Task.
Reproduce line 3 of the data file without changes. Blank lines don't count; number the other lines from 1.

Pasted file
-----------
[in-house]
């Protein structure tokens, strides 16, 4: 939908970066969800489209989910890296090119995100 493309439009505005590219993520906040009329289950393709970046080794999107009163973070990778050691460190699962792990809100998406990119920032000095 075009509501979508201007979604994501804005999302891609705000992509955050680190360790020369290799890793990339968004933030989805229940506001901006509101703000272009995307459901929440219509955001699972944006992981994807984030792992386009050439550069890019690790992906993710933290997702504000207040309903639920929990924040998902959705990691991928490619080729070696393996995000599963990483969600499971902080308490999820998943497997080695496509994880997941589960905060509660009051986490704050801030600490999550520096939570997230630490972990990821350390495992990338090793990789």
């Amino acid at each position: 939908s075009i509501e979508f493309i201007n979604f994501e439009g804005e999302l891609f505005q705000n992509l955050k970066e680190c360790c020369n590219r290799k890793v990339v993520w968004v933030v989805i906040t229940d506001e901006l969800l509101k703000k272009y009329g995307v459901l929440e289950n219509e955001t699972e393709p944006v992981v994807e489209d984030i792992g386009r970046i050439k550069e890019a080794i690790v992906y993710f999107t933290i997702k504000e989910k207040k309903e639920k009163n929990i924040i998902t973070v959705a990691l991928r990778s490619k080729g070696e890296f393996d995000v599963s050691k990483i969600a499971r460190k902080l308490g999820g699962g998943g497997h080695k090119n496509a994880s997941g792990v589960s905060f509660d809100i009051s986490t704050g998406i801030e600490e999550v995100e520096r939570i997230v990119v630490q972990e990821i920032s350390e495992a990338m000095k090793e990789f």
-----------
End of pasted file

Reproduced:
């Amino acid at each position: 939908s075009i509501e979508f493309i201007n979604f994501e439009g804005e999302l891609f505005q705000n992509l955050k970066e680190c360790c020369n590219r290799k890793v990339v993520w968004v933030v989805i906040t229940d506001e901006l969800l509101k703000k272009y009329g995307v459901l929440e289950n219509e955001t699972e393709p944006v992981v994807e489209d984030i792992g386009r970046i050439k550069e890019a080794i690790v992906y993710f999107t933290i997702k504000e989910k207040k309903e639920k009163n929990i924040i998902t973070v959705a990691l991928r990778s490619k080729g070696e890296f393996d995000v599963s050691k990483i969600a499971r460190k902080l308490g999820g699962g998943g497997h080695k090119n496509a994880s997941g792990v589960s905060f509660d809100i009051s986490t704050g998406i801030e600490e999550v995100e520096r939570i997230v990119v630490q972990e990821i920032s350390e495992a990338m000095k090793e990789f």